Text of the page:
Quantitative magnetic resonance imaging of articular cartilage and meniscus during osteoarthritis progression. Experimental and clinical feasibility of novel MRI methods

Thesis event information

Date and time of the thesis defence

Place of the thesis defence

Auditorium F202 (Aapistie 5 B), Zoom link: https://oulu.zoom.us/j/67339779656

Topic of the dissertation

Quantitative magnetic resonance imaging of articular cartilage and meniscus during osteoarthritis progression. Experimental and clinical feasibility of novel MRI methods

Doctoral candidate

Master of Health Sciences Abdul Wahed Kajabi

Faculty and unit

University of Oulu Graduate School, Faculty of Medicine, Research Unit of Medical Imaging, Physics and Technology (MIPT)

Subject of study

Medical Physics and Technology

Opponent

Associate Professor Matthew F. Koff, Hospital for Special Surgery (HSS), New York, USA

Custos

Professor Miika T. Nieminen, Research Unit of Medical Imaging, Physics and Technology (MIPT)

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Quantitative magnetic resonance imaging of articular cartilage and meniscus during osteoarthritis progression. Experimental and clinical feasibility of novel MRI methods

Osteoarthritis (OA) is the most common degenerative joint disease, causing joint pain and functional disability in millions of people worldwide. OA is characterized by the progressive loss of articular cartilage and involves the whole knee joint including articular cartilage, meniscus, subchondral bone and the synovium.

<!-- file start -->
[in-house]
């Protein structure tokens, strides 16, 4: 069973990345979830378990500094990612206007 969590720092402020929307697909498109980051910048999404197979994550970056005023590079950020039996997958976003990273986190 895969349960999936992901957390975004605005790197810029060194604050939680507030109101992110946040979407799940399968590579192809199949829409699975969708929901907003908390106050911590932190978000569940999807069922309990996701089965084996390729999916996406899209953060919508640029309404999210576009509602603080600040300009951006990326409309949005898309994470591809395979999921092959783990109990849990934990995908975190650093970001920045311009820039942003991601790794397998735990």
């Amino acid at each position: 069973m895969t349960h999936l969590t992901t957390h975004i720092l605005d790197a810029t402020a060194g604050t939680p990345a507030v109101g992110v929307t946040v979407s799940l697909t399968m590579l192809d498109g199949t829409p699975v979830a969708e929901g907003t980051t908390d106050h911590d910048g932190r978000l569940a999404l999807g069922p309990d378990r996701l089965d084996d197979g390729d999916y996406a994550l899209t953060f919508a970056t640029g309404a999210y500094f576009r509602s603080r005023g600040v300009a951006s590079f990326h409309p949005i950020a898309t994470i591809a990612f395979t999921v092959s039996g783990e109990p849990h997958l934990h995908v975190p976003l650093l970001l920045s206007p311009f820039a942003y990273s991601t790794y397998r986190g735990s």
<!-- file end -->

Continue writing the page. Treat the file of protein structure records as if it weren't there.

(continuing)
Despite the successes in medicine, there is still no effective treatment to prevent or cure OA. This is largely due to the absence of a reliable and sensitive biomarker that is able to identify early OA and follow up the disease progression. Early diagnosis of OA can lead the way to appropriate interventions that can potentially avoid the onset or progression of OA and development of new treatments.

Novel magnetic resonance imaging (MRI) methods have been indirectly associated with the compositional changes and biomechanical properties of articular cartilage and meniscus. The methods were found to be sensitive to the degenerative changes in articular cartilage and meniscus.

The aim of this thesis was to investigate the potential of novel MRI parameters for the assessment of structural and compositional changes in articular cartilage in a rabbit model of early OA and an equine model of post-traumatic OA. Moreover, the clinical feasibility of the methods for the evaluation of structural changes in the meniscus was studied in human subjects.

The novel MRI parameters were sensitive to the degenerative cartilage changes in both the rabbit model of early OA and the equine model of post-traumatic OA. The parameters were highly associated with cartilage tissue properties. Furthermore, the methods detected meniscus tissue alterations associated with meniscal tear and cartilage lesions in human OA. These findings indicate the potential of novel MRI methods for the evaluation of early OA changes in articular cartilage, and clinical feasibility of the methods for the assessment of the meniscus.
Last updated: 1.9.2020